"My morning sickness was all day with my previous two, but I could stomach most liquids and foods just throwing up a few times a day. I didn't really know what HG was until my doctor told me what I had, this time around I lost 8kgs (17.6 pounds) in 3wks, I got badly dehydrated and my body started a food aversion, for 3wks I didn't eat, I couldn't stomach water even and I ended up hospitalized, I think that's where the difference was for me. With my first I gained 28kgs (61.7 pounds), with my second I lost 2kgs (4.4 pounds) the day I went into labor, this one I'm 20wks on Saturday and am still under pre-pregnancy weight." -Sky

"My OB said she diagnoses when you have to call in for fluids because of dehydration. If you're not losing weight, then once is probably in the realm of morning sickness. More than one hospital trip and losing a high percentage of your weight is the key to me. I didn't know first pregnancy, but second pregnancy I got a diagnosis and help because of my concerning weight loss. I had lost more than 10% of my body weight by mid pregnancy. She diagnosed me because of the weight loss and fluids trips."-Laura

"I would vomit 20+ times a day, Lost weight, ER visits with IV, Zofran , Phenergan suppositories, Reglan. It lasted into my 3rd trimester. A feeling of a loss of self. Not being able to live your life normally and take care of kids or work."-Stephanie

"For me, HG was so much more than just nausea and vomiting. It was my entire body feeling exhausted from doing nothing, tired and out of breath from just showering or walking across the room. I would just lay in the dark not moving for hours. I would be starving but completely unable to eat. Or knowing that when I took meds for it that I had a very short window where I could eat and drink without getting sick or feeling bad. I would choose food based on how "easy" it would be to throw up. I had no choice. And my HG this time wasn't severe. It was severe with my twins, so I knew it could be worse, but still I was completely unable to do anything for myself or anyone. It was like being trapped inside a depressed eating disordered body and having no choice in it."-Britney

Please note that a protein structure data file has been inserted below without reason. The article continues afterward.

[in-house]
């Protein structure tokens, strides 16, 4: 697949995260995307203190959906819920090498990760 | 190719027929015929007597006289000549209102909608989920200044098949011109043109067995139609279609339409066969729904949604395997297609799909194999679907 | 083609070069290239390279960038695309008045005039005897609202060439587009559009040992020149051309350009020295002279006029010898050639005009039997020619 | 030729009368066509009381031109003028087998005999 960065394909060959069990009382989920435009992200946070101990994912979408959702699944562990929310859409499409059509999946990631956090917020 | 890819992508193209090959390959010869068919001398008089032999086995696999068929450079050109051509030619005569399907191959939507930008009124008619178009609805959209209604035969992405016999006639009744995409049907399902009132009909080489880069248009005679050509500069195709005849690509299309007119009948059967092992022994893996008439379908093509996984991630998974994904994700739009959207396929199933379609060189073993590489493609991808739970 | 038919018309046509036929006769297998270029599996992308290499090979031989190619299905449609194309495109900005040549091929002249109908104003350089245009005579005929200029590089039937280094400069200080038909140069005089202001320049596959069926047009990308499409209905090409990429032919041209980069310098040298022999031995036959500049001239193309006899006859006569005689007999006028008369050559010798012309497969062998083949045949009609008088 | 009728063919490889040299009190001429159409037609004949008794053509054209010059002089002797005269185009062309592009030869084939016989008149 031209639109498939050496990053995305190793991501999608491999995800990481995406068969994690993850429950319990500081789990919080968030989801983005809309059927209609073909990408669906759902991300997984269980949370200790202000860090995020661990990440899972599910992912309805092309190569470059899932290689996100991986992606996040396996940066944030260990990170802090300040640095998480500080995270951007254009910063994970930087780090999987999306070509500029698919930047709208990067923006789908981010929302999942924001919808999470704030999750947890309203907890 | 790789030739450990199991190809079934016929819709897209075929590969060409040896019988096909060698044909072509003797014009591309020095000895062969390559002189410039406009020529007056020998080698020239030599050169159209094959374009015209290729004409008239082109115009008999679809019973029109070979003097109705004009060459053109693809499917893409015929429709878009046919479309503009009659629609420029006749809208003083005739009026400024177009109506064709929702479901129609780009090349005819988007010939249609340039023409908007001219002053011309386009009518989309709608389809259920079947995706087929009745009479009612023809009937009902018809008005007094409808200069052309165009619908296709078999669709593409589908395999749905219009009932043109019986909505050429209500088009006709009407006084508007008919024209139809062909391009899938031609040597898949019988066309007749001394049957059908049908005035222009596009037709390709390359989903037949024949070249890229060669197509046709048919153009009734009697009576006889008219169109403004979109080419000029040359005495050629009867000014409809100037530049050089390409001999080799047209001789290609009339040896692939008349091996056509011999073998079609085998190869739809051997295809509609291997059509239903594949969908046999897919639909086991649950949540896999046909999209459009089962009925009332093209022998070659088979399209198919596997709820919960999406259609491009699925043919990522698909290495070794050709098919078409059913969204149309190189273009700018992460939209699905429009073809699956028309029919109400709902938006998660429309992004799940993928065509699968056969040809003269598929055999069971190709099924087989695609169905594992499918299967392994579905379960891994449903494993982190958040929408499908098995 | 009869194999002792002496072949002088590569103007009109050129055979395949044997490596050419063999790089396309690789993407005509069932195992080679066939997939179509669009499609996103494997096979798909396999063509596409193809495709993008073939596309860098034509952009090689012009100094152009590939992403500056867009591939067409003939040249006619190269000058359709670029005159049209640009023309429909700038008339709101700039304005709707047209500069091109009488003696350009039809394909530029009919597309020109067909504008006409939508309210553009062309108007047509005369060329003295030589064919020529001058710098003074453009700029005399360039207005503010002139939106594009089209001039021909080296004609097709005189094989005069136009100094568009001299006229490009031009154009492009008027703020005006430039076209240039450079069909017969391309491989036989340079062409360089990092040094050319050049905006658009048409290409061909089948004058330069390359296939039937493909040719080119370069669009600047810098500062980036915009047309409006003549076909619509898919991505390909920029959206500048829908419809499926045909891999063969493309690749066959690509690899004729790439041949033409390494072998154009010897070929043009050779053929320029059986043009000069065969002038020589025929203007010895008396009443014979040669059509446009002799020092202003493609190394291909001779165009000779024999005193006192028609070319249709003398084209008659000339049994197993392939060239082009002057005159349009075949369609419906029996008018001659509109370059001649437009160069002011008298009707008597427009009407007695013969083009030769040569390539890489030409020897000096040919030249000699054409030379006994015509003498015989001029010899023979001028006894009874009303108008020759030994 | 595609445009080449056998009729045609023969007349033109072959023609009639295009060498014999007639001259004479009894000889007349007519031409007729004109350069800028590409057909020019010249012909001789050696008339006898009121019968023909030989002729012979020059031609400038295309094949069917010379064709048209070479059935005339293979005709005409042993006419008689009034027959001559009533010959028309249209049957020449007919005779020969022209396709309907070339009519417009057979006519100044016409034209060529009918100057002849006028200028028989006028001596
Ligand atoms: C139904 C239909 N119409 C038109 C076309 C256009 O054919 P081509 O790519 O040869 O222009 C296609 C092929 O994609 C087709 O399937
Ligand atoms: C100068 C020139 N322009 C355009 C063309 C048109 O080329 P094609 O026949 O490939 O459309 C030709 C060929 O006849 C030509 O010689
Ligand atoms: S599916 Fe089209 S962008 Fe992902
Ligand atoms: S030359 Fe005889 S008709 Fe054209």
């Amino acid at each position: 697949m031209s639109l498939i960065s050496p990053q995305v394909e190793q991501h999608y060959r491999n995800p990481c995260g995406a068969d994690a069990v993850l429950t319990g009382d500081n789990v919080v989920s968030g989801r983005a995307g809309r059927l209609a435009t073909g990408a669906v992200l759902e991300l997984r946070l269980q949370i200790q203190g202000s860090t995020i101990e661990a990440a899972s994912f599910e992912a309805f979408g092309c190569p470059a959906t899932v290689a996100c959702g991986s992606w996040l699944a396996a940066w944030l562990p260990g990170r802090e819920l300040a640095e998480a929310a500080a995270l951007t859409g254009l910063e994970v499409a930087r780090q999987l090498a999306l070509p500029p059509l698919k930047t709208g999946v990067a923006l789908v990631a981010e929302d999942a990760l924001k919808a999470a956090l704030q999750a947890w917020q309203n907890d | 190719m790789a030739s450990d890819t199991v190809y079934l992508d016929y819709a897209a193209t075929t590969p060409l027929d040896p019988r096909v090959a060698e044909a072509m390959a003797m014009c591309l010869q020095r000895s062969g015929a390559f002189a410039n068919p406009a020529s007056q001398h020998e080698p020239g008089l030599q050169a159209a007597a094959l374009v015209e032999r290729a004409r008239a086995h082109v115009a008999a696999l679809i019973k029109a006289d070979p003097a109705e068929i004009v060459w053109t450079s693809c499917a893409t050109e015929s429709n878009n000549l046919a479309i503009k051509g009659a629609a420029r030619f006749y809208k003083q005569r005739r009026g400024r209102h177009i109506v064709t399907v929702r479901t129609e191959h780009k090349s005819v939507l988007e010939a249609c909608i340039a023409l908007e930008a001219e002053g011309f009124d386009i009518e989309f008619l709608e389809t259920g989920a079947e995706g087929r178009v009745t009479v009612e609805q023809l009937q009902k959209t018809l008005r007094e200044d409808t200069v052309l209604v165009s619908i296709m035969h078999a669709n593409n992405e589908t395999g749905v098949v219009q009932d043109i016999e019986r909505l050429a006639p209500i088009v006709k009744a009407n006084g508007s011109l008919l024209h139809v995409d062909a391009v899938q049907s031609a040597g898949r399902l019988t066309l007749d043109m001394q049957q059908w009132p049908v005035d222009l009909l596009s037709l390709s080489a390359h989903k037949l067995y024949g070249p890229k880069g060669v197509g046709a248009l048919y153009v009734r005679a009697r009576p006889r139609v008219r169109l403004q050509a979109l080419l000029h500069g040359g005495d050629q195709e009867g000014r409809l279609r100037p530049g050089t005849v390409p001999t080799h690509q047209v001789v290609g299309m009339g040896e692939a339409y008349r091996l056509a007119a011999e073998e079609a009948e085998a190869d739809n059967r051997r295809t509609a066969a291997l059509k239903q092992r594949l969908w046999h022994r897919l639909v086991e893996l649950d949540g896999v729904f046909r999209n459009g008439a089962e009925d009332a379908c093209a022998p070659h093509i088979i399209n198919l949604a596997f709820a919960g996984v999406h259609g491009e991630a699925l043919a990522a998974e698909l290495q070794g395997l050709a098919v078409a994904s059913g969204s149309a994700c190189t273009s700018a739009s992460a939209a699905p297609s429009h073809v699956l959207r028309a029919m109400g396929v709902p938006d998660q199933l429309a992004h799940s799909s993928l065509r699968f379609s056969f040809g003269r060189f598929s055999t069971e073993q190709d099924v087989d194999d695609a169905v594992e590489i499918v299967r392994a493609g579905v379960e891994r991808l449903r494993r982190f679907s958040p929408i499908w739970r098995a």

"This pregnancy has been what I considered mild HG. I feel that it's HG rather than morning sickness because I still required IV hydration, a hospital stay and medication. And it affected my daily living and being able to function." -Tricia

"I had morning sickness my first pregnancy. I had a lot of vomiting and nausea for about 7 weeks but could keep down some food and stay hydrated without medication. This pregnancy was so much worse than morning sickness. I couldn't keep anything down at all. A sip of water and I would be vomiting five minutes later. One hospital admission for dehydration and then I was put on Diclegis, which thankfully worked. I was still spending all day in bed and only showering once a week, which took everything out of me. My quality of life suffered. Thankfully it stopped around 20 weeks, but I've started vomiting in the morning again now in my third trimester." -Elizabeth